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Archive for June, 2013

UNE COUPONNEUSE

In this La Presse article about the use of coupons at Maxi (a supermarket in Québec), we learn that une couponneuse is an avid coupon collector and user.

According to the article (16 June 2013), the majority of couponneuses are women between the ages of 25 and 45:

[…] les accros des coupons, qu’on appelle familièrement les couponneuses (majoritairement des femmes de 25 à 45 ans).

PÉTER UNE COCHE

After writing about the expression être s’a coche, Eva commented that she knew another expression from Québec using the word coche: péter une coche.

This expression means to get angry and “blow a fuse” or “lose it.” Here’s an example of this expression pulled from the Wikébec glossary:

Y’a pété une coche quand y’a coulé son examen.
= Il a pété une coche quand il a coulé son examen.
He lost it when he flunked his exam.

You may also hear sauter une coche used in the same sense.

COULER SON EXAMEN

You’ve already seen the verb couler from the example above (couler son examen) if you’ve read this entire blog. I’ve used examples of it from TV series like Les Parent, La Galère and 30 vies. The kids in these shows talk about flunking at school using the verb couler.

For example, Olivier in Les Parent said this about his maths teacher:

Y fait couler tout le monde!
He flunks everybody!

[Les Parent, season 4, episode 15, Radio-Canada, Montréal, 6 February 2012]

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C’est s’a coche! Ian asks me about the meaning of the expression être s’a coche used by younger people in Québec.

The Wikébec glossary defines this expression here as: être à la page, à la mode, intéressant, super, plaisant. We could also add “cool” to this list. In short, it means that something is very good.

Maybe you’re confused about the s’a in the middle of it. This s’a is in fact an informal spoken contraction of sur la. If we were to “decontract” the expression, it would be être sur la coche.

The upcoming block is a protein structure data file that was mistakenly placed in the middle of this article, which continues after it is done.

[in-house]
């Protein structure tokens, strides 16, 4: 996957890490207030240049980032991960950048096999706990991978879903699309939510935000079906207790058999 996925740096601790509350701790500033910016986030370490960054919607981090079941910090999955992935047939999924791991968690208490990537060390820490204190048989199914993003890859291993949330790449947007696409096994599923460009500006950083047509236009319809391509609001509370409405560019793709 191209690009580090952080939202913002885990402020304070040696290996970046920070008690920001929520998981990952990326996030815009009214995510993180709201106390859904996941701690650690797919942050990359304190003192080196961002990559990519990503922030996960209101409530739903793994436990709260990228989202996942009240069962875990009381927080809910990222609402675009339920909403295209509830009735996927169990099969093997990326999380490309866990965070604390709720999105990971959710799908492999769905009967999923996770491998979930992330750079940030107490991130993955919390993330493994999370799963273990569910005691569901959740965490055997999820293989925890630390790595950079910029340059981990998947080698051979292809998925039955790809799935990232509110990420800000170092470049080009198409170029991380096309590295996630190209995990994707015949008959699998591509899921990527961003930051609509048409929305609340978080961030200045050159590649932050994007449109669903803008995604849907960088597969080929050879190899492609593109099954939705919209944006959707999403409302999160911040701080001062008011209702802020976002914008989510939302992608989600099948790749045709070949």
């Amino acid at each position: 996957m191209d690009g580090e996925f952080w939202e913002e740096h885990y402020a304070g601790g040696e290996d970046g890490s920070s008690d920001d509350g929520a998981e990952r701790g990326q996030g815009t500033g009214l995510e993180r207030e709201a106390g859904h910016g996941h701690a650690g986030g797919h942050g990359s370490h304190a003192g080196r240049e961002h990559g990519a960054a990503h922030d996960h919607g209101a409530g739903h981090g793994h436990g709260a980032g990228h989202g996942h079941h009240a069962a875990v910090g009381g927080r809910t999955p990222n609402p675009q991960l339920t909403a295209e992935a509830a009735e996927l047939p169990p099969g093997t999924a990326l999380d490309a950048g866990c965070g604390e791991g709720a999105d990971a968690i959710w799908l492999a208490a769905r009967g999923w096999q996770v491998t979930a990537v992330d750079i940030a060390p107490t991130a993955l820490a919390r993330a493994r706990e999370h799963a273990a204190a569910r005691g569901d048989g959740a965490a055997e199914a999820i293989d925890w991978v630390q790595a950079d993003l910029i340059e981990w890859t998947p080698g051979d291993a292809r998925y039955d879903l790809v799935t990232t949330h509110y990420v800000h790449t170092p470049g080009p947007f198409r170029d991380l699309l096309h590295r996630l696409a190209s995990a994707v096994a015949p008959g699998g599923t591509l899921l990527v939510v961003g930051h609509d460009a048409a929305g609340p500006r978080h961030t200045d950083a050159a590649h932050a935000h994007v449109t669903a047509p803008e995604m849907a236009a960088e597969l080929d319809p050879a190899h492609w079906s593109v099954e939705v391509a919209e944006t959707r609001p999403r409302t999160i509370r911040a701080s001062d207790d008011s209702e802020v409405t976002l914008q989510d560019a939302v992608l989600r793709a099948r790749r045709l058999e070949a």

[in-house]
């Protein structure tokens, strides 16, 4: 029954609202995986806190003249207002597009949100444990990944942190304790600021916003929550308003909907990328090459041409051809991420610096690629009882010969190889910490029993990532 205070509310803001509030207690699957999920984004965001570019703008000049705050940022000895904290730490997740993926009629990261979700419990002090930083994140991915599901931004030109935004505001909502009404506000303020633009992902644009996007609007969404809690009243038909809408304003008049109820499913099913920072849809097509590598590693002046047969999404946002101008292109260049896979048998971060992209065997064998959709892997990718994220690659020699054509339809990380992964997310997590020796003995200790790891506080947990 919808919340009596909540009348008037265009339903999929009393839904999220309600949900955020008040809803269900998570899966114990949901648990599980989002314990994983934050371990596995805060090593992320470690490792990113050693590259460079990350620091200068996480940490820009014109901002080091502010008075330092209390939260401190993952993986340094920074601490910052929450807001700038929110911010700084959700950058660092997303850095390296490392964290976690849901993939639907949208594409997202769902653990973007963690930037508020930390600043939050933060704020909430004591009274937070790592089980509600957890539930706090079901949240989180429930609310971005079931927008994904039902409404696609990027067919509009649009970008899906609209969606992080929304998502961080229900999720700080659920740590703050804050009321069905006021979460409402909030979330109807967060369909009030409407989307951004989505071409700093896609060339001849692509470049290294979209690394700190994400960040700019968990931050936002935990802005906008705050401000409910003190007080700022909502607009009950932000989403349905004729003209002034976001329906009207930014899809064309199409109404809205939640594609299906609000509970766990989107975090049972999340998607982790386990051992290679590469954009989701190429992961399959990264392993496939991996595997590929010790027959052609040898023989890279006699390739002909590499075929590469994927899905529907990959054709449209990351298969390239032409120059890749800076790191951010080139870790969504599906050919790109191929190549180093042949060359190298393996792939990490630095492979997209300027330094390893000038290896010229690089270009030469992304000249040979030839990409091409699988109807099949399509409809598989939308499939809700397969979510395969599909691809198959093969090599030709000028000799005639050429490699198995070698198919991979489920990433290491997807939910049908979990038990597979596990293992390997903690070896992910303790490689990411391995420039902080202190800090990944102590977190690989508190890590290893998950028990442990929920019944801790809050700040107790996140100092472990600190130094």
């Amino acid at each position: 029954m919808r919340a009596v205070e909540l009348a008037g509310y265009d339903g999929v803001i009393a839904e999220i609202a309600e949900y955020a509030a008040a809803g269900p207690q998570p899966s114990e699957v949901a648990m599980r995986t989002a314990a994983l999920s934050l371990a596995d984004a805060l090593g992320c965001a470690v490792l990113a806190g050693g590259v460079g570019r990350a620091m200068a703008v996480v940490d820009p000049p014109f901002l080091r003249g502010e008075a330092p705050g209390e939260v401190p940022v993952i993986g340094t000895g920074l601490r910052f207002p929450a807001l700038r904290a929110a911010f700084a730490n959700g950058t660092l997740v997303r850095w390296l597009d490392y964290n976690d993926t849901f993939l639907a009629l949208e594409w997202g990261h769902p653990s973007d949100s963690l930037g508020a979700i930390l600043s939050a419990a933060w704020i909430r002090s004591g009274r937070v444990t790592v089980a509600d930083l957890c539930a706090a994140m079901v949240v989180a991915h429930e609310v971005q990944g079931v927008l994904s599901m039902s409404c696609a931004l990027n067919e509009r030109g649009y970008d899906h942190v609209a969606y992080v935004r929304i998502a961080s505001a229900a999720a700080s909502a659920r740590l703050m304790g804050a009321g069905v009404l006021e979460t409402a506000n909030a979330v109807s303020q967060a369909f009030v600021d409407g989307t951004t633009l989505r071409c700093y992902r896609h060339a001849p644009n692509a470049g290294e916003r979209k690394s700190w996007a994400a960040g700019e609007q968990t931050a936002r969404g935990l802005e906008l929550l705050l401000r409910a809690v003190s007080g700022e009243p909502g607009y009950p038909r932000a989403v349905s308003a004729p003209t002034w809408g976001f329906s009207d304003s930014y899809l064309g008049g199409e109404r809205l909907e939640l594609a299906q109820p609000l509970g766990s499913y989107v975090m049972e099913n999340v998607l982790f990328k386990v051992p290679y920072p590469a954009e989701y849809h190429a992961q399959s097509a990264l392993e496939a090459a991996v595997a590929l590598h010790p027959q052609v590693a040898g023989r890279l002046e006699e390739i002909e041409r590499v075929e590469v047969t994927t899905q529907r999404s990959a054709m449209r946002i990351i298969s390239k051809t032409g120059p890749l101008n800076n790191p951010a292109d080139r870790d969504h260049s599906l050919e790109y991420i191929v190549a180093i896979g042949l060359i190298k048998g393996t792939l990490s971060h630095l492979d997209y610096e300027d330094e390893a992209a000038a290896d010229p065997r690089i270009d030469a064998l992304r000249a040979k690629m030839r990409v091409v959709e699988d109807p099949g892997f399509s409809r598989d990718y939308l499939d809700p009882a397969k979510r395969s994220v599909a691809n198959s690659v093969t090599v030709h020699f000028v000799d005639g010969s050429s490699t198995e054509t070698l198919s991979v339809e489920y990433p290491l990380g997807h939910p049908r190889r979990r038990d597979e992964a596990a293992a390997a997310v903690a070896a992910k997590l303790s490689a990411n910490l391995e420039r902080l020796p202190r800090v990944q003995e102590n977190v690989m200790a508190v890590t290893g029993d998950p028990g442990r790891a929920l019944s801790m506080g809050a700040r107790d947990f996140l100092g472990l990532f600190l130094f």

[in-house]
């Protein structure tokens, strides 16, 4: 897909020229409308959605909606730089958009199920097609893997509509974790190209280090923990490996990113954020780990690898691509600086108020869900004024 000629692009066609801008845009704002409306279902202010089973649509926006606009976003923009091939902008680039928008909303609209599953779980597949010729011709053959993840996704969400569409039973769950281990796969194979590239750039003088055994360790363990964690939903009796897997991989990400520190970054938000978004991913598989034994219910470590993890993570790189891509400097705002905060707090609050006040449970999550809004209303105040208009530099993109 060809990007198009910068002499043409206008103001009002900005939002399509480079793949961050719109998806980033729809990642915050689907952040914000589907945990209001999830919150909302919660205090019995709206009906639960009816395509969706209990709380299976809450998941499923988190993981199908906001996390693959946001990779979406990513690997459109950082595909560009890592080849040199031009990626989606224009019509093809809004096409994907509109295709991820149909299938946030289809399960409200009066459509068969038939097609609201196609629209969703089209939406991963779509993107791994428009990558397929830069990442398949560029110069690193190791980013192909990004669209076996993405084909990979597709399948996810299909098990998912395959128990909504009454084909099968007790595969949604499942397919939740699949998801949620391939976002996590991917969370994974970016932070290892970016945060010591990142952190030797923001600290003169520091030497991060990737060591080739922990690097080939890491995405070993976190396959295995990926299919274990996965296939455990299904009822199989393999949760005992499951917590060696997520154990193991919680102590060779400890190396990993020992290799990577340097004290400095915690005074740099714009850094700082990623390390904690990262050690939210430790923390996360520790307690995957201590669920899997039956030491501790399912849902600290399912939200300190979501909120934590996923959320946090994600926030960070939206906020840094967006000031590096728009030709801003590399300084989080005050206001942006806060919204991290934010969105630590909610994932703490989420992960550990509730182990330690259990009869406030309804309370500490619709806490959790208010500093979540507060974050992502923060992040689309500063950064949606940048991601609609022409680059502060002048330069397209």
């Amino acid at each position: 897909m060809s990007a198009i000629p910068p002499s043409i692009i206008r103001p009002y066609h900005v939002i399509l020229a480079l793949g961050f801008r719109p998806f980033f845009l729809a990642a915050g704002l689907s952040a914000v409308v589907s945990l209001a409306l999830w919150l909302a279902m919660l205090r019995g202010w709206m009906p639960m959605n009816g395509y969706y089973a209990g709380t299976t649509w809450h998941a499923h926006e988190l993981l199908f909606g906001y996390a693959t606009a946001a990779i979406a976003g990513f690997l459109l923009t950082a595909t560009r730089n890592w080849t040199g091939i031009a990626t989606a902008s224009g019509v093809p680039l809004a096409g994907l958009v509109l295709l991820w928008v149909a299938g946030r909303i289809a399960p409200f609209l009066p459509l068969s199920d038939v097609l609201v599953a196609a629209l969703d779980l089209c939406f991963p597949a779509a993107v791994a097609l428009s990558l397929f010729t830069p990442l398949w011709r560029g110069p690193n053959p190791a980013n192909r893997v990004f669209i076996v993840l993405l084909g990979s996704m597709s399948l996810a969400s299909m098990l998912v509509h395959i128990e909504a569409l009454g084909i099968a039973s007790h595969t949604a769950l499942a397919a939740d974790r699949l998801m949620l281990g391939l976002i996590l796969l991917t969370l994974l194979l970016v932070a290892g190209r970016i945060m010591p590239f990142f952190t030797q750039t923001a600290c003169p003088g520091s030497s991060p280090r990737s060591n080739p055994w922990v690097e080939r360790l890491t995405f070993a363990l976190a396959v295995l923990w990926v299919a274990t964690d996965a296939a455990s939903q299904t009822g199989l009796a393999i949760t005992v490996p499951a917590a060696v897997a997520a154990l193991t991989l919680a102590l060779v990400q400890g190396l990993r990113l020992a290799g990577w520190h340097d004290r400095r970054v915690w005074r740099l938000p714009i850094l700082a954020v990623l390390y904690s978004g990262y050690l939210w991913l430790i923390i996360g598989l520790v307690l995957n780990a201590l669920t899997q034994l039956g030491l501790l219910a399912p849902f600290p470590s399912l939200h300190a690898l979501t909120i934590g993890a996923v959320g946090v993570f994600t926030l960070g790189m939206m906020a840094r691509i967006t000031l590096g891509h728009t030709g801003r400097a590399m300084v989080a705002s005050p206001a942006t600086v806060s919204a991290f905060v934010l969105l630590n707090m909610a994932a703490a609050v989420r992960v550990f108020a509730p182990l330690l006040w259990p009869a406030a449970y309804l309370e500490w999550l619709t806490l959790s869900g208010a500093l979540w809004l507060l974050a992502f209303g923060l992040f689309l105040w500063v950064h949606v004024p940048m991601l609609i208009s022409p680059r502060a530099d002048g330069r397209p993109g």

Une coche is a nick or mark, like the kind made with a knife by carving a notch in a piece of wood.

In French, the expression être à côté de la coche refers to being off the mark, on the wrong track. If being off the mark is bad, then maybe we can say that being on the mark, like in être s’a coche, has to be very good!

I found a clip on YouTube of two people practising a slogan to promote their restaurant’s poutine. They use the expression être s’a coche in the video: Au resto Magik Gus, la poutine est s’a coche!

Here’s another clip where the expression is used. In this ad from the STM (Montréal’s public transport provider), the speakers flaunt the ecological nature of the métro.

At the end of the clip, a kid yells out: Le métro, c’est s’a coche!

Maybe you noticed that the uploader of this video entitled it Le métro, c’est su’a coche. The contraction su’a means the same thing as s’a. In fact, it’s half-way between sur la and s’a!

Contracting sur la isn’t limited to this expression. You may hear it contracted elsewhere during an informal conversation. I suggest that you stick with the full sur la in regular language situations yourself — except perhaps with this informal expression, if you’re particularly keen on using it!

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You’ll often hear the verb barrer used in Québec in the sense of “to lock,” as in locking a door, a bike, a car, or anything really that can be locked up to prevent people’s access to it. For example, you can say barrer une porte (lock a door).

In Québec, barrer is pronounced bârrer. The vowel â sounds a little like “aww.”

This use of barrer comes from a different meaning of the same verb, which is to close up a door with a bar or plank. Using barrer to mean closing up with a lock is just an extension of this idea.

The Usito dictionary gives us examples of this québécois use of barrer in the sense of locking up, which, in fact, is not exclusively québécois. The authors of the dictionary point out that this use is also known in parts of France and other French-speaking areas.

Francophones elsewhere in the world who do not use barrer like this prefer to use fermer à clé or verrouiller instead. These two ways are of course also understood in Québec.

Three good examples of barrer provided by Usito are:

barrer la porte en sortant
to lock the door on the way out

barrer son vélo avec un cadenas*